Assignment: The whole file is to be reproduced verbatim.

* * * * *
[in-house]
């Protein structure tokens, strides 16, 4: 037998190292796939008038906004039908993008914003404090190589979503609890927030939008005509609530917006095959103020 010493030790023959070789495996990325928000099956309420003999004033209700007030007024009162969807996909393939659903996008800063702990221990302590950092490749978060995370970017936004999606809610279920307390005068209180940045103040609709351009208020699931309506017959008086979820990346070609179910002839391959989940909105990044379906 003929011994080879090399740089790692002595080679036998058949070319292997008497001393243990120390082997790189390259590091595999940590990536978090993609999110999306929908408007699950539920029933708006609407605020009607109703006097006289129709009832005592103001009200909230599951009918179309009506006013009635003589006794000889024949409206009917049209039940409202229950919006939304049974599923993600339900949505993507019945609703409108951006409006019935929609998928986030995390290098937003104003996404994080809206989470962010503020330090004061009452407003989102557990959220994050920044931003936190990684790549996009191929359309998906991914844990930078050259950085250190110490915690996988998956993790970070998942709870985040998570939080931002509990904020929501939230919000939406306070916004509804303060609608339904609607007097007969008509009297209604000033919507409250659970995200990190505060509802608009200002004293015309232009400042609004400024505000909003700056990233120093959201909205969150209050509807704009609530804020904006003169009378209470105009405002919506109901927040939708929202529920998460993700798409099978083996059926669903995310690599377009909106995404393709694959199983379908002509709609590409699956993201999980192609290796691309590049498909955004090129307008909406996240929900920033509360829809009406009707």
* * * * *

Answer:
[in-house]
């Protein structure tokens, strides 16, 4: 037998190292796939008038906004039908993008914003404090190589979503609890927030939008005509609530917006095959103020 010493030790023959070789495996990325928000099956309420003999004033209700007030007024009162969807996909393939659903996008800063702990221990302590950092490749978060995370970017936004999606809610279920307390005068209180940045103040609709351009208020699931309506017959008086979820990346070609179910002839391959989940909105990044379906 003929011994080879090399740089790692002595080679036998058949070319292997008497001393243990120390082997790189390259590091595999940590990536978090993609999110999306929908408007699950539920029933708006609407605020009607109703006097006289129709009832005592103001009200909230599951009918179309009506006013009635003589006794000889024949409206009917049209039940409202229950919006939304049974599923993600339900949505993507019945609703409108951006409006019935929609998928986030995390290098937003104003996404994080809206989470962010503020330090004061009452407003989102557990959220994050920044931003936190990684790549996009191929359309998906991914844990930078050259950085250190110490915690996988998956993790970070998942709870985040998570939080931002509990904020929501939230919000939406306070916004509804303060609608339904609607007097007969008509009297209604000033919507409250659970995200990190505060509802608009200002004293015309232009400042609004400024505000909003700056990233120093959201909205969150209050509807704009609530804020904006003169009378209470105009405002919506109901927040939708929202529920998460993700798409099978083996059926669903995310690599377009909106995404393709694959199983379908002509709609590409699956993201999980192609290796691309590049498909955004090129307008909406996240929900920033509360829809009406009707």